(Bloomberg) -- By 1919, when James “Rawhide Jimmy” Douglas built a hotel directly outside the entrance to his copper mine in Arizona, he was already rich.

His company, United Verde Extension Company (UVX) had gone from 15 cents a share in 1912 to $35 a share by 1916 (over $800 in today’s dollars), and Douglas, the scion of a wealthy mining family, was feeling so flush that he decided to build his miners a dorm-cum-hotel at the entrance of the Little Daisy Mine in Jerome, Arizona.

The hotel, appropriately named the Little Daisy Hotel, had 40 rooms, a grand dining room and reception area, and views of the surrounding landscape. “Supposedly the miners felt like it was too fancy for them,” says Lisa Acker, the building’s current owner. “But when they were here, they’d hot-bunk [i.e. share a bed] doing eight hour shifts.”

Originally, she adds, the hotel had “gang showers” and bathrooms, except for in the swankier rooms, reserved for Douglas’s guests.

By the mid 1950s though, the mining economy in Jerome had collapsed, and the hotel fell into disrepair along with the rest of the area.

“They sold all the windows and doors, even the tile roof,” says Acker. “Everything was sold for salvage, and people just walked off with whatever they didn’t strip.”

The building’s concrete husk was sold to William Earl Bell (who helped develop the atomic clock) in 1969, as part of a larger land deal involving more valuable, adjacent property. It wasn’t until 1995, when Acker and her husband Walter purchased the property, and decided to turn it into a private home.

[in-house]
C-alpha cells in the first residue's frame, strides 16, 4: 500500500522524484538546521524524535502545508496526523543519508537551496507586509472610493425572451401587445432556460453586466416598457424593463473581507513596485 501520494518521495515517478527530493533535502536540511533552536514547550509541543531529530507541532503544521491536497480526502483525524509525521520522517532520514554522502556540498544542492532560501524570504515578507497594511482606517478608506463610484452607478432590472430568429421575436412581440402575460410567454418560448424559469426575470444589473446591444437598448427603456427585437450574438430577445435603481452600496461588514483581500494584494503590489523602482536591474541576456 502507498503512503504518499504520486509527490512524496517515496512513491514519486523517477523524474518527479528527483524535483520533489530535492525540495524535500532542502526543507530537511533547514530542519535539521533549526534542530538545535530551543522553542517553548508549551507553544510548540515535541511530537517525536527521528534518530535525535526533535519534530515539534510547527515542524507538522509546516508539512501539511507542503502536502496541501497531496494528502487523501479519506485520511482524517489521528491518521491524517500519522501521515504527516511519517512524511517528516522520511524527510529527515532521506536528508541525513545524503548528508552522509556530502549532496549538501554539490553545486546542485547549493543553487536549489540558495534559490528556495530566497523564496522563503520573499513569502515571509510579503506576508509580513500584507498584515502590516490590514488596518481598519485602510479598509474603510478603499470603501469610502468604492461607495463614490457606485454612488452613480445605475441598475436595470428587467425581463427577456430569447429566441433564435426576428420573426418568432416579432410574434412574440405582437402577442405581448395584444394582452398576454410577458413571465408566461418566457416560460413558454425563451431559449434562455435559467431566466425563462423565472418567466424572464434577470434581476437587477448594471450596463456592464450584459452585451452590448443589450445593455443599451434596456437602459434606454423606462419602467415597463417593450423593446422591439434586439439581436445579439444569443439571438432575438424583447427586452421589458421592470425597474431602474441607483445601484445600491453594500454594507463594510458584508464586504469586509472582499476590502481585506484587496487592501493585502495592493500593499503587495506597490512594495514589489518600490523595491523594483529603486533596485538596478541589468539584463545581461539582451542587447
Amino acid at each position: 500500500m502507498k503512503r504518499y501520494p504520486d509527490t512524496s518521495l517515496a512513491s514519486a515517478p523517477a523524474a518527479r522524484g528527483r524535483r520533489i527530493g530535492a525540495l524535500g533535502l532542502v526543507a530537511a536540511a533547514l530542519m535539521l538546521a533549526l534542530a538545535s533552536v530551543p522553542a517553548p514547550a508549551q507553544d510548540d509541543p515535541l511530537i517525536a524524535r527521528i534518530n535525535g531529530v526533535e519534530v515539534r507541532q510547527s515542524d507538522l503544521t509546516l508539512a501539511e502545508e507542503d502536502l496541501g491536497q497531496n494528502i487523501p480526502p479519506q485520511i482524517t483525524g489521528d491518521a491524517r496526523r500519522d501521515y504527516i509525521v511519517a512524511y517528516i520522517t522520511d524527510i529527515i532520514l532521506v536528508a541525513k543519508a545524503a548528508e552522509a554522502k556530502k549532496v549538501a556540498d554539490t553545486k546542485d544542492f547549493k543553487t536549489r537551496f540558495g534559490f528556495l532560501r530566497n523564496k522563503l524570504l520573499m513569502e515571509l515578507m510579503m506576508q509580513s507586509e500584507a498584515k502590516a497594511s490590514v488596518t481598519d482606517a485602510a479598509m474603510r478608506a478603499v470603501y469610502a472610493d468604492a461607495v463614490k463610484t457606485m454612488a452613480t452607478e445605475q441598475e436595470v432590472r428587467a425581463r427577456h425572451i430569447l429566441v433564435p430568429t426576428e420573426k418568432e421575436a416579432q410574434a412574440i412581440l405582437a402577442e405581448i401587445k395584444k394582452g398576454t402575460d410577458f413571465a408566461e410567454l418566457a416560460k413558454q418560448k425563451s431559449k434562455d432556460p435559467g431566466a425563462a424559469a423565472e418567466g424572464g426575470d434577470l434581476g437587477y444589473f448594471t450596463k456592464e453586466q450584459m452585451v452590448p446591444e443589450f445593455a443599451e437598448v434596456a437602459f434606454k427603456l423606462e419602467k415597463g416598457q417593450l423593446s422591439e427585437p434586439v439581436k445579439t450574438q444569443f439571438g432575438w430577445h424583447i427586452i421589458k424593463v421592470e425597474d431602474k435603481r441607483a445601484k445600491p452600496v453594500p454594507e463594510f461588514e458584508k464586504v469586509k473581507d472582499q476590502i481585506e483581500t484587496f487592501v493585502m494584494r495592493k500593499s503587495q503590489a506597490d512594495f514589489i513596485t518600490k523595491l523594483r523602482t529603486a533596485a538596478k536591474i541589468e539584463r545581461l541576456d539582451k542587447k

The couple had spent the previous decade developing 20 acres of land in Montana; after they sold that property, they were ready for a change.

“We found this place, and Walter was like, would you want to buy it,” Acker recalls. “I was like, um, it’s a pretty big place, let’s go back and visit it again to make sure.”

The couple returned to Jerome, and after doing some measurements, getting a few bids from builders, and looking at the plans for the original hotel in the town’s museum, they decided to purchase it.

The building was officially 35,000 square feet on a 3.45 acres, though after going through it, they discovered that the house was about 9,000 square feet per level, and totaled about 27,000 square feet. The purchase price was $190,000, Acker says.

More than two decades later, Acker is now putting it on the market, listing it with Russ Lyon Sotheby’s International Realty for $6.2 million. Acker’s husband passed away unexpectedly last September, she says, and the house’s 12,000 square feet of indoor space, 2,900 square feet of covered porches, the 2,600-square-foot garage/workshop, and 9,000-square-foot rooftop garden feel, she says, a bit excessive for one person.

“People always used to say, ‘Only two people live there?!’ ” Acker says. “Now it’s, ‘Only one person?’ It makes me giggle.”

Living (in) History